Preface: Explaining our market timing models
We maintain several market timing models, each with differing time horizons. The “Ultimate Market Timing Model
” is a long-term market timing model based on the research outlined in our post, Building the ultimate market timing model
. This model tends to generate only a handful of signals each decade.
The Trend Asset Allocation Model
is an asset allocation model that applies trend following principles based on the inputs of global stock and commodity price. This model has a shorter time horizon and tends to turn over about 4-6 times a year. The performance and full details of a model portfolio based on the out-of-sample signals of the Trend Model can bsoe found here
My inner trader uses a trading model
, which is a blend of price momentum (is the Trend Model becoming more bullish, or bearish?) and overbought/oversold extremes (don’t buy if the trend is overbought, and vice versa). Subscribers receive real-time alerts of model changes, and a hypothetical trading record of the email alerts is updated weekly here
. The hypothetical trading record of the trading model of the real-time alerts that began in March 2016 is shown below.
The latest signals of each model are as follows:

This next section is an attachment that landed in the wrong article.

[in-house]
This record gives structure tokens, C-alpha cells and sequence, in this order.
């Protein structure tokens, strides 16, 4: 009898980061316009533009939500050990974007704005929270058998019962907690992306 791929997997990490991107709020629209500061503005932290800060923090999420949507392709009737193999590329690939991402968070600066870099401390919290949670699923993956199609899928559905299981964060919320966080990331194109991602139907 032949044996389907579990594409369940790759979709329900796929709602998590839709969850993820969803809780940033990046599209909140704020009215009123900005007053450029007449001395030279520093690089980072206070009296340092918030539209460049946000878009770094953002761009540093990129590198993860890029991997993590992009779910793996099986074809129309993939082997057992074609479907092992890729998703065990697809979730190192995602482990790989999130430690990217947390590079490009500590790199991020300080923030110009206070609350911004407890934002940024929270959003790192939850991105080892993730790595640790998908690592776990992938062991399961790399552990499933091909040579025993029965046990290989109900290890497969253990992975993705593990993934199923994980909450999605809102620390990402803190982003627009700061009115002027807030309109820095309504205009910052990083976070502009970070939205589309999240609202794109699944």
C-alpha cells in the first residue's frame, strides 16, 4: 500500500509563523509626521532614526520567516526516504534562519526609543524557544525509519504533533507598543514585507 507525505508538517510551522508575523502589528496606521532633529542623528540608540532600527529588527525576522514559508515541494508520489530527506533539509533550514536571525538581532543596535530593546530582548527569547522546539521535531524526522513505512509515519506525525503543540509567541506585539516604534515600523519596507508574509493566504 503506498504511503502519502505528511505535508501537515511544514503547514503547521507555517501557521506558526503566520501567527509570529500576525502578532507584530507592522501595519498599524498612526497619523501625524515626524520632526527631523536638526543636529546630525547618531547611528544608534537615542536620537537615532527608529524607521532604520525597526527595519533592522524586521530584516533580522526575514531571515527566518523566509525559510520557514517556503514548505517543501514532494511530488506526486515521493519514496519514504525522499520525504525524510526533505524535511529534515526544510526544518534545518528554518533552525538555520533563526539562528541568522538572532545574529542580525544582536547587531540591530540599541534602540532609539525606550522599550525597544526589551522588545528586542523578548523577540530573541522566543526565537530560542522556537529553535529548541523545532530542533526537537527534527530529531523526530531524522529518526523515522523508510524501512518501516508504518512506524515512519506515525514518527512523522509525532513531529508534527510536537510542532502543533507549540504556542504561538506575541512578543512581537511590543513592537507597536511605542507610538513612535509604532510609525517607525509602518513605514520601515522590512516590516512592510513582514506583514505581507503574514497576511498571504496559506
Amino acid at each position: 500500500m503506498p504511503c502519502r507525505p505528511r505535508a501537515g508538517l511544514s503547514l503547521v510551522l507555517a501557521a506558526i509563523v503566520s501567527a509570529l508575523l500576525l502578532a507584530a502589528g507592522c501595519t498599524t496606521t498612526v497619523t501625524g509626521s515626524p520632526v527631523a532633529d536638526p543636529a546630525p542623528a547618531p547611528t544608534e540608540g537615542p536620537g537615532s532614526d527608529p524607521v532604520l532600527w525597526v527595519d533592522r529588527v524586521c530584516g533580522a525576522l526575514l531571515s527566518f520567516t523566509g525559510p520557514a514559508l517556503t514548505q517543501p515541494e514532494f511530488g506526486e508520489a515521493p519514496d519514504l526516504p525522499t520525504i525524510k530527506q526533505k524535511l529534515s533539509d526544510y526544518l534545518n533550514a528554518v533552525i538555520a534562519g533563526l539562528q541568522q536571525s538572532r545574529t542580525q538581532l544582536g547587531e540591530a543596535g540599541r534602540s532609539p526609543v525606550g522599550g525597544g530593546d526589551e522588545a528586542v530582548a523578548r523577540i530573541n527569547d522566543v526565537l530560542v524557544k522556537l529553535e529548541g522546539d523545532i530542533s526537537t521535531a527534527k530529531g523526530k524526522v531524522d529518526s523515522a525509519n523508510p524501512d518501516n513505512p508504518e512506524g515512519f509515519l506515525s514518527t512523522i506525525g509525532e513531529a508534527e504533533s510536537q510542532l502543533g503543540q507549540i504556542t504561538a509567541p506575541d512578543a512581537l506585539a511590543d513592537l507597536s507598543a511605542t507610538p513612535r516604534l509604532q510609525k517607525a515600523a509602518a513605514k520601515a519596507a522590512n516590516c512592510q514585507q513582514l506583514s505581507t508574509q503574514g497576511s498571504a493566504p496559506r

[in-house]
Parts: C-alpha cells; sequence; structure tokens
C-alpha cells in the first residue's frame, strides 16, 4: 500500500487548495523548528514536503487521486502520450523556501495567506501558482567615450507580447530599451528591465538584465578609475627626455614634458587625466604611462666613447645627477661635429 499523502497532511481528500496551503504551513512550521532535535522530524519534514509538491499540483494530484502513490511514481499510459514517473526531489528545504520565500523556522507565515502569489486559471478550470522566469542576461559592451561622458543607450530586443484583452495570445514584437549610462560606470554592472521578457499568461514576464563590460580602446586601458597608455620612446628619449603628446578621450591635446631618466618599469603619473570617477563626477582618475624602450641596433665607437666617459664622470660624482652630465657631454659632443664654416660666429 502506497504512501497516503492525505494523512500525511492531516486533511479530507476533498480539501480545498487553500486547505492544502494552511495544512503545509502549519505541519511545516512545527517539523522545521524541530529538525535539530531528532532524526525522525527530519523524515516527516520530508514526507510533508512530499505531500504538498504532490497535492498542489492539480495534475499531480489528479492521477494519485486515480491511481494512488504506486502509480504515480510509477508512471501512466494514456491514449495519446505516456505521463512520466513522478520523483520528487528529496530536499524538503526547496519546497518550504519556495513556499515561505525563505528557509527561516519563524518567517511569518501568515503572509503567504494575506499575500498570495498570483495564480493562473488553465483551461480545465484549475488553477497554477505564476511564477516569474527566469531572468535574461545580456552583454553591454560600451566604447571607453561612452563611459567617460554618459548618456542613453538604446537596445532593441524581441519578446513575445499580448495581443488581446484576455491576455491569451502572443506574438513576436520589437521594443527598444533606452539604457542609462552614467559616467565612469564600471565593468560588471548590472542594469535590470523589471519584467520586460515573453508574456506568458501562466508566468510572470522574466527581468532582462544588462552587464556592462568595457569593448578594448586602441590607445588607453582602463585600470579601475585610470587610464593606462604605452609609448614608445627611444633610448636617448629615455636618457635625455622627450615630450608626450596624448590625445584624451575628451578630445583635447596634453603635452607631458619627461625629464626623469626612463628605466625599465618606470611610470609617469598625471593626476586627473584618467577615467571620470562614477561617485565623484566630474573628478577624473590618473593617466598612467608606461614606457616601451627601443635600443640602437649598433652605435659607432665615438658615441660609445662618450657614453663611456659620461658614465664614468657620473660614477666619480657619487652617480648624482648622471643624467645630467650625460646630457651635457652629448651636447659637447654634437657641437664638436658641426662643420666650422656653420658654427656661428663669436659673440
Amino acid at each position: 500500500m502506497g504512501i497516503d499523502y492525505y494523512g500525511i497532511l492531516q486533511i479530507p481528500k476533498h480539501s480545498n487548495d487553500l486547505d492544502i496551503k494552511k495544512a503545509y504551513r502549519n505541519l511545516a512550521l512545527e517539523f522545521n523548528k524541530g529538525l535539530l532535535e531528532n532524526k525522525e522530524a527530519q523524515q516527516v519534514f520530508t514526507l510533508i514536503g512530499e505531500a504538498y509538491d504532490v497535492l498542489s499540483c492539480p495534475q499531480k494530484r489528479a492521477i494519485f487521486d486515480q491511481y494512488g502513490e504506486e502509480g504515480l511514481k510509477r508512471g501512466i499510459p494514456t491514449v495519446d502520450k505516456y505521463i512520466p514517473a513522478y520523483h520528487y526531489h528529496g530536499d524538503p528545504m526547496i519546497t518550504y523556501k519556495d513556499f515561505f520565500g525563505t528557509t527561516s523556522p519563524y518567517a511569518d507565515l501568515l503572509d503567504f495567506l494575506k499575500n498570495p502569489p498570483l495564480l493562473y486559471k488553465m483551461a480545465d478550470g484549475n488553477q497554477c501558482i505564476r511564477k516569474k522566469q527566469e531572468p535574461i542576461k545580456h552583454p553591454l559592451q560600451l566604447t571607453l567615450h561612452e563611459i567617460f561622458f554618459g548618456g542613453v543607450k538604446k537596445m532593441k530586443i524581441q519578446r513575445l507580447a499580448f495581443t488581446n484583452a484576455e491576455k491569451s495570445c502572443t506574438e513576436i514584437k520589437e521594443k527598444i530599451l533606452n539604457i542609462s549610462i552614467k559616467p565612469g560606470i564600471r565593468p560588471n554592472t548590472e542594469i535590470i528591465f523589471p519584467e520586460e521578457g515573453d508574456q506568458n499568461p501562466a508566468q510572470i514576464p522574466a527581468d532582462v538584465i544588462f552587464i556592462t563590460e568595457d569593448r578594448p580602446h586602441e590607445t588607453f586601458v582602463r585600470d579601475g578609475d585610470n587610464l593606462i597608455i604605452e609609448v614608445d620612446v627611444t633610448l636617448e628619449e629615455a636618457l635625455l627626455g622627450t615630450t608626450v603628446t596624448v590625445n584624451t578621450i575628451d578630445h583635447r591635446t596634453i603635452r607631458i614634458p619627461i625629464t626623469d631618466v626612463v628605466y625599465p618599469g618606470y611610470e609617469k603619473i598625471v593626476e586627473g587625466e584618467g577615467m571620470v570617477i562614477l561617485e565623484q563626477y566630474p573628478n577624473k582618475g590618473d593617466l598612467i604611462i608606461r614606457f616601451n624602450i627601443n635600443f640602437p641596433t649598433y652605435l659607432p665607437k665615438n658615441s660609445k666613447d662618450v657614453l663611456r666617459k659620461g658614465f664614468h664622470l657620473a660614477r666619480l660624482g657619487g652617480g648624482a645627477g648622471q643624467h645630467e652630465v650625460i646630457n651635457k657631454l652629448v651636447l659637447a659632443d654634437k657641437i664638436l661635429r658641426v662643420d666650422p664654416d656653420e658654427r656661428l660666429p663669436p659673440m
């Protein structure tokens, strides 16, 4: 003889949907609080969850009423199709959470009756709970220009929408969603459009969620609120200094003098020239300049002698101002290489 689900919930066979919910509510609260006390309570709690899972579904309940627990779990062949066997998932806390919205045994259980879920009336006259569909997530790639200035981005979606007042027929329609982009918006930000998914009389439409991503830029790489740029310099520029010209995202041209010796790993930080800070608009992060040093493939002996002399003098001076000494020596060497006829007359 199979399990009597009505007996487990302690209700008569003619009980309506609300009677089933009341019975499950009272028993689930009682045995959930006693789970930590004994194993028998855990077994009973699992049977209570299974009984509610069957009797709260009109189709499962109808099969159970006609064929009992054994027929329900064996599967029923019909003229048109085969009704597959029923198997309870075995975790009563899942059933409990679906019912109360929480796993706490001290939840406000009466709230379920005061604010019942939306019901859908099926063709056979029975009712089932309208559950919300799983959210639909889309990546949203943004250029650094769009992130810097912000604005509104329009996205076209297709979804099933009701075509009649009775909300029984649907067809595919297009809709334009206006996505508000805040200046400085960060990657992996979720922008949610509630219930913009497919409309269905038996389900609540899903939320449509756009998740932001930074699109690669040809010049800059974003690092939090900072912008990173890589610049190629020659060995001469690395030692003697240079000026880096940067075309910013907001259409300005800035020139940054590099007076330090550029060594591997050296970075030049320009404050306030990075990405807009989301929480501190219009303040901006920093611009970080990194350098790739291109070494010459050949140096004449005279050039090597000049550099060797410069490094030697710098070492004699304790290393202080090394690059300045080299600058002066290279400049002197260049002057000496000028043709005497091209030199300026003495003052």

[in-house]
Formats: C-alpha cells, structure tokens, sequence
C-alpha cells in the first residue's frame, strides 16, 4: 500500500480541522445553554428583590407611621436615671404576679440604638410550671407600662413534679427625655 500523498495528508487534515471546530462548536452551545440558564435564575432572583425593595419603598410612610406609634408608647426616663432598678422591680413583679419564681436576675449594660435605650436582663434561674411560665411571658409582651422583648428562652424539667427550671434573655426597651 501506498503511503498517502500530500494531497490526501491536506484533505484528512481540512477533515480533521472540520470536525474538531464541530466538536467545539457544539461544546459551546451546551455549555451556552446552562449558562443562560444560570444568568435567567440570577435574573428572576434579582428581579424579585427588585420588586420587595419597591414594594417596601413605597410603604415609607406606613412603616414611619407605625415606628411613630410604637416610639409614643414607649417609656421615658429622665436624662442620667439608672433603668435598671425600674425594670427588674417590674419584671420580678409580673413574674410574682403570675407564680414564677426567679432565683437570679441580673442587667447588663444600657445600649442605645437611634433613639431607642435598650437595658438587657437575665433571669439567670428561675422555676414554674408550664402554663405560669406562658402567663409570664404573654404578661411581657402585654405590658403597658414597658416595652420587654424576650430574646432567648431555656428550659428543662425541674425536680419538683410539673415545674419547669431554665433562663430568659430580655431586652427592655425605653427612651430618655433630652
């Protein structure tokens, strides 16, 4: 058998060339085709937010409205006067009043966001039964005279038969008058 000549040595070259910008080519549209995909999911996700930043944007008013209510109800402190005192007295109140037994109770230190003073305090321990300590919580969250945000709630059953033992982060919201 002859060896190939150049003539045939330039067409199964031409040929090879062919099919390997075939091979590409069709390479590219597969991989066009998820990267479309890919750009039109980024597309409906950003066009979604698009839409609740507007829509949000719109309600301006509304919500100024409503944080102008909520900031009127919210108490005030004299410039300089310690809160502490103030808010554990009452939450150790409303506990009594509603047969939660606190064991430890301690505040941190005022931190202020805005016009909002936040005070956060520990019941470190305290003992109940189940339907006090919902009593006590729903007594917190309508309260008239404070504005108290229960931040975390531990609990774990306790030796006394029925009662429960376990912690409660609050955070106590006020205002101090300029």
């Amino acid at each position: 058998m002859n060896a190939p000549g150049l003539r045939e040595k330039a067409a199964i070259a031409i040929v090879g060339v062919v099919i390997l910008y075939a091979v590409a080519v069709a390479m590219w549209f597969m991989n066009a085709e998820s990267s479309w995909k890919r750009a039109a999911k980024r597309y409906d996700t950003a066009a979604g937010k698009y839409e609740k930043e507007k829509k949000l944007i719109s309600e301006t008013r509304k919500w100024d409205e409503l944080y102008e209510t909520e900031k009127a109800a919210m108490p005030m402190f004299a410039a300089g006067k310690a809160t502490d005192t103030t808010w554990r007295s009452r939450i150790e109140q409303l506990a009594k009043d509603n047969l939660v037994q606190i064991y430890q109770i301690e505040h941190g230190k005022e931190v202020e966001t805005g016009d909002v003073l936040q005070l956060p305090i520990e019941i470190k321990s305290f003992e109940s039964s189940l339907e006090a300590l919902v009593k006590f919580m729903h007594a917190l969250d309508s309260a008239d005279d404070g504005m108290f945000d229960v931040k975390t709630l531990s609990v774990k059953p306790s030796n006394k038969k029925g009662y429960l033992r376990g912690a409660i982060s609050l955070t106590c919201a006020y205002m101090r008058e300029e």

- Ultimate market timing model: Buy equities
- Trend Model signal: Bearish (downgrade)
- Trading model: Bullish
Update schedule: I generally update model readings on my site on weekends and tweet mid-week observations at @humblestudent. Subscribers receive real-time alerts of trading model changes, and a hypothetical trading record of those email alerts is shown here.
Subscribers can access the latest signal in real-time here.
A relief rally
A week ago, I highlighted an observation by Bill Luby
that a recycle of the VIX Index below 30 after a prolonged period above that level is historically bullish. Now that the VIX has fallen below 30, how far can the rally run?
The S&P 500 tested support while exhibiting a series of positive RSI and rallied on the hopes of a Russia-Ukraine peace accord. The advance continued even in the face of a hawkish FOMC message. The index violated a falling trend line, which is a positive development.
Despite the strong historical statistics, don’t be too bullish. The relief rally looks like a bear market rally within a downtrend.
Time to turn cautious
My Trend Asset Allocation Model has downgraded its signal from neutral to bearish. It’s time to acknowledge that this is a bear market. The model applies trend following principles to global stock and commodity prices to create a composite signal. The model is pointing to recessionary, or near recessionary conditions.
The Ultimate Market Timing Model remains bullish. As a reminder, this model only turns bearish when the trend model is bearish, which it is, and my Recession Watch indicators